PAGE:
The Federal Bureau of Investigation (FBI) has a simple definition for “white
collar crime.” According to the FBI, white collar crime means
lying, cheating, and stealing – that’s it in a nutshell.
The term was coined in 1939 and today it refers to a wide range of frauds
that are typically committed “white collar” professionals,
but not always.
While a violent crime, such as an assault or a robbery involves a victim,
white collar crimes involve victims as well, though there is no element
of violence per se.
Identity theft, for example, can destroy someone’s credit, plummeting
their FICO score, forcing them to pay high interest rates and spend countless
hours trying to prove that their identity was stolen.
On the other hand, a fraud scheme can cost investors their entire life
savings, causing them to lose millions of dollars in the blink of an eye.
Today, there are dozens of
white collar crimes, all of which are investigated by the FBI. In this post, we are going
to discuss the white collar crime of identity theft, a crime that occurs
frequently in Texas.
What does identity theft involve?
Identity theft is where a person illegally obtains someone else’s
personal identifying information in order to steal or commit fraud. Such
identifying information includes, but is not limited to a victim’s:
- Birth certificate
- Passport number
- Social Security number
- Driver’s license number
- Bank account information
- Credit card number
- Medicare number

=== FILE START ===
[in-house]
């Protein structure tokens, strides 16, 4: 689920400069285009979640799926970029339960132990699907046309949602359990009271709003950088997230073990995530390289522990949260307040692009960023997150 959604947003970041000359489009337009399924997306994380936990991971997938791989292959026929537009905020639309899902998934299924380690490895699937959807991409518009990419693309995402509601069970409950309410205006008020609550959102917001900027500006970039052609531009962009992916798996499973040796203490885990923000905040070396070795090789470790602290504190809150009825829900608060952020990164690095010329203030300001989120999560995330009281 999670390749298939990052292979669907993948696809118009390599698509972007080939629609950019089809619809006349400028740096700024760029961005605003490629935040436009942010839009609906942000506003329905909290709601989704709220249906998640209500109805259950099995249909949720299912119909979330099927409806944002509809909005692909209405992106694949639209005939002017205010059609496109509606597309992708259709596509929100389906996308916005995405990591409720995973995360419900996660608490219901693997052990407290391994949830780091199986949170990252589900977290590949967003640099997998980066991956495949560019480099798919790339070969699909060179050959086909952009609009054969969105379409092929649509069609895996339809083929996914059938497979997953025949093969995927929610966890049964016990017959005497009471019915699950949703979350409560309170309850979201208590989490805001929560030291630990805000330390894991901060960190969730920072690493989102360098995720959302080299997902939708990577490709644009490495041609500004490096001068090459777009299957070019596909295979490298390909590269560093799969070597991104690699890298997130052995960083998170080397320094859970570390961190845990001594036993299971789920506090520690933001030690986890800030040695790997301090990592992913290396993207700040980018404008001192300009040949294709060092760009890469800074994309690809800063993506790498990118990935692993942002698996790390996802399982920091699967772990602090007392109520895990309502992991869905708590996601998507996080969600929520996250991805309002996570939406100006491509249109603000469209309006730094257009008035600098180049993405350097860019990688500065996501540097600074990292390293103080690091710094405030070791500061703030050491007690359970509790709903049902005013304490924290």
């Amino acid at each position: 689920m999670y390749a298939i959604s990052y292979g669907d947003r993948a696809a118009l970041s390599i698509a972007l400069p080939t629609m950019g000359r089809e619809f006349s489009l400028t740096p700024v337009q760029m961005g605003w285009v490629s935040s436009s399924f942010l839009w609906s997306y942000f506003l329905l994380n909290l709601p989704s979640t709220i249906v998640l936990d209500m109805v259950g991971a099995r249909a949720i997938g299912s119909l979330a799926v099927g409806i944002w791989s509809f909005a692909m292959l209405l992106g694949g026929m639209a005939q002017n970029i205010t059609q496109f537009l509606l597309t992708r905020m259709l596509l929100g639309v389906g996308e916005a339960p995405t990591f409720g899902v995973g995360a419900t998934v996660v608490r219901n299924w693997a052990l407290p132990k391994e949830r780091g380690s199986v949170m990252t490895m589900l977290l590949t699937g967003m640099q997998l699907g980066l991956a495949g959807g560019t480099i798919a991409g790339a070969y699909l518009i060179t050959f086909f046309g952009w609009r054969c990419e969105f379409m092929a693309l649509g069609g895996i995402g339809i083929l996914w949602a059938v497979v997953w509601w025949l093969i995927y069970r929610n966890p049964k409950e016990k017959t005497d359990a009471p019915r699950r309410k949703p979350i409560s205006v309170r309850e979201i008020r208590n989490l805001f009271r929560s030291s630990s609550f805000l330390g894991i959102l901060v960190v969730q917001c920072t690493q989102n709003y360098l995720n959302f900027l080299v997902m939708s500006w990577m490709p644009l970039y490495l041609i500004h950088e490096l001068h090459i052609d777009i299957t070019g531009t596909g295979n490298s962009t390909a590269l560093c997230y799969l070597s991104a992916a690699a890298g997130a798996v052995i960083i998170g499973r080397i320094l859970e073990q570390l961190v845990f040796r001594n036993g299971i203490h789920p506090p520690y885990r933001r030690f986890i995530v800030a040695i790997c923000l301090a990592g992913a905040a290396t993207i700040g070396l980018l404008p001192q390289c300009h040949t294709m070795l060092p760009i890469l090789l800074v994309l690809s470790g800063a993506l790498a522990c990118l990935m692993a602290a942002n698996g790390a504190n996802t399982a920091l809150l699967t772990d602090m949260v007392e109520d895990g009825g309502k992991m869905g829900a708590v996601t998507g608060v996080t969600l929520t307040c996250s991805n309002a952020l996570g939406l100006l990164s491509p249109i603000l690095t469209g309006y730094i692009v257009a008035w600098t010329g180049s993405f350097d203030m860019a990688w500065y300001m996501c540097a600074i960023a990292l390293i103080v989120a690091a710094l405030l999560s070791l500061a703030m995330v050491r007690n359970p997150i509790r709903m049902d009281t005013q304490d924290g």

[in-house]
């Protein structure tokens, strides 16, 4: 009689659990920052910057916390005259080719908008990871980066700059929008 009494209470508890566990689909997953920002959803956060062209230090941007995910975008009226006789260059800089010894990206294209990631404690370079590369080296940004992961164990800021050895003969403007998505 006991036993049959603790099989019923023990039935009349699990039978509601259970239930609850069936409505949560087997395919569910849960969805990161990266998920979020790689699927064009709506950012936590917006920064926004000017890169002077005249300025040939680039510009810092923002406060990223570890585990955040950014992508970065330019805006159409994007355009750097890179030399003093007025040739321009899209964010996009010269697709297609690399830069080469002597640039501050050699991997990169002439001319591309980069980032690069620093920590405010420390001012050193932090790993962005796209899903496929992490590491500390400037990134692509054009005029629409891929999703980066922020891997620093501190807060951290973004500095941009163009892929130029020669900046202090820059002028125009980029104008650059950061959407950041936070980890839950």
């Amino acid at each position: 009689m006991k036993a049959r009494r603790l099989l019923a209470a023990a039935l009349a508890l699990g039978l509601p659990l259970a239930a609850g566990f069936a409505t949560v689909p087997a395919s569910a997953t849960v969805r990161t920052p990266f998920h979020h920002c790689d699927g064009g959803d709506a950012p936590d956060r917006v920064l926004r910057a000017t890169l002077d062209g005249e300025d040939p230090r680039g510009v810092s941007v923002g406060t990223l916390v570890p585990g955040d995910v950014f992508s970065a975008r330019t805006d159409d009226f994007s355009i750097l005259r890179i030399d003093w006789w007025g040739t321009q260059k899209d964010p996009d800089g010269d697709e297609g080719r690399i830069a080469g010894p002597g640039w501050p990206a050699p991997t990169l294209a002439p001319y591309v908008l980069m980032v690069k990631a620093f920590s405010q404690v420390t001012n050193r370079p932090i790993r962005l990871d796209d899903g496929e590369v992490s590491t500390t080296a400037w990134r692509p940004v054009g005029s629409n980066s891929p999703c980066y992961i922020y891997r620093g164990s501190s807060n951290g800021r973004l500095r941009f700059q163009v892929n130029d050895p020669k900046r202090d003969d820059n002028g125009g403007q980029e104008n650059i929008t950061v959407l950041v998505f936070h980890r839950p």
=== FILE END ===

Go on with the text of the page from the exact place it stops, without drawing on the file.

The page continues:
- Biometric data (e.g. fingerprints)
In 1998, the Identity Theft and Assumption Deterrence Act was passed by
Congress to tackle the growing problem of
Amending Title 18, U.S. Code Section 1028, the Act made it a
federal crime to use someone else’s identifying information with the intention
of aiding, abetting, or committing any illegal activity that is a felony
under state law or that violates federal law.
Going even further, in 2004, Congress passed the Identity Theft Penalty
Enhancement Act, which established penalties for more serious identity
theft schemes, such as those involving
immigration offenses, felonies, using others’ Social Security benefits, and using
another’s identity to commit domestic terrorism.
Under this Act, the court is required to tack on an additional
two year sentence for general “aggravated” offenses, and another
five years for offenses involving terrorism.
Charged with identity theft? Contact our firm today!
Are you being accused of identity theft? If so,
contact The Zendeh Del Law Firm, PLLC to speak with one of our Plano criminal
defense attorneys. We defend clients in the state and federal courts,
and are eager to protect your constitutional rights!